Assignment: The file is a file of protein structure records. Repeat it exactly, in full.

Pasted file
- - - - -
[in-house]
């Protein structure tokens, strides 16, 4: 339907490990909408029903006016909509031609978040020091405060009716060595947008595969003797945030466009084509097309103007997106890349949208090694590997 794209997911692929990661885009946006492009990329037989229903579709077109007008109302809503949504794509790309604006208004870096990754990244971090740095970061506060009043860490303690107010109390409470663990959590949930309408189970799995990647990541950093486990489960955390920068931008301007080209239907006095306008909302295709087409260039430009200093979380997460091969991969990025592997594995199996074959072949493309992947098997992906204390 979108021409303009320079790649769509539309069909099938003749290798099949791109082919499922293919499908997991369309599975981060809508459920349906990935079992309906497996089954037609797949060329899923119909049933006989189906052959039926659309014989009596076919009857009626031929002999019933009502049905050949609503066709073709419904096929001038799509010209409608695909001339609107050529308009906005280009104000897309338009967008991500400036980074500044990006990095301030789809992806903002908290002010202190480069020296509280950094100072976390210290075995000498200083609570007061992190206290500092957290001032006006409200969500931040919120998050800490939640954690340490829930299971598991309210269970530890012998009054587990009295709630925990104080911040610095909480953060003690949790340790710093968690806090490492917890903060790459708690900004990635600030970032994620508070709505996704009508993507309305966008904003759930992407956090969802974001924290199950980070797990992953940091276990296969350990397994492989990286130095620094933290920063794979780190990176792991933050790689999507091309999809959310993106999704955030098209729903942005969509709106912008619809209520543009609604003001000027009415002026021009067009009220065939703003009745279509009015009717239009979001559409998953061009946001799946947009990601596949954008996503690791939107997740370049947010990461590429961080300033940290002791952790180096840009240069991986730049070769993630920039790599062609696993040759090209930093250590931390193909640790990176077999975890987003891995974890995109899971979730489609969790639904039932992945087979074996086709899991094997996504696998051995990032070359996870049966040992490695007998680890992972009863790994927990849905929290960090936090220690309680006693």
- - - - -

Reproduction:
[in-house]
């Protein structure tokens, strides 16, 4: 339907490990909408029903006016909509031609978040020091405060009716060595947008595969003797945030466009084509097309103007997106890349949208090694590997 794209997911692929990661885009946006492009990329037989229903579709077109007008109302809503949504794509790309604006208004870096990754990244971090740095970061506060009043860490303690107010109390409470663990959590949930309408189970799995990647990541950093486990489960955390920068931008301007080209239907006095306008909302295709087409260039430009200093979380997460091969991969990025592997594995199996074959072949493309992947098997992906204390 979108021409303009320079790649769509539309069909099938003749290798099949791109082919499922293919499908997991369309599975981060809508459920349906990935079992309906497996089954037609797949060329899923119909049933006989189906052959039926659309014989009596076919009857009626031929002999019933009502049905050949609503066709073709419904096929001038799509010209409608695909001339609107050529308009906005280009104000897309338009967008991500400036980074500044990006990095301030789809992806903002908290002010202190480069020296509280950094100072976390210290075995000498200083609570007061992190206290500092957290001032006006409200969500931040919120998050800490939640954690340490829930299971598991309210269970530890012998009054587990009295709630925990104080911040610095909480953060003690949790340790710093968690806090490492917890903060790459708690900004990635600030970032994620508070709505996704009508993507309305966008904003759930992407956090969802974001924290199950980070797990992953940091276990296969350990397994492989990286130095620094933290920063794979780190990176792991933050790689999507091309999809959310993106999704955030098209729903942005969509709106912008619809209520543009609604003001000027009415002026021009067009009220065939703003009745279509009015009717239009979001559409998953061009946001799946947009990601596949954008996503690791939107997740370049947010990461590429961080300033940290002791952790180096840009240069991986730049070769993630920039790599062609696993040759090209930093250590931390193909640790990176077999975890987003891995974890995109899971979730489609969790639904039932992945087979074996086709899991094997996504696998051995990032070359996870049966040992490695007998680890992972009863790994927990849905929290960090936090220690309680006693």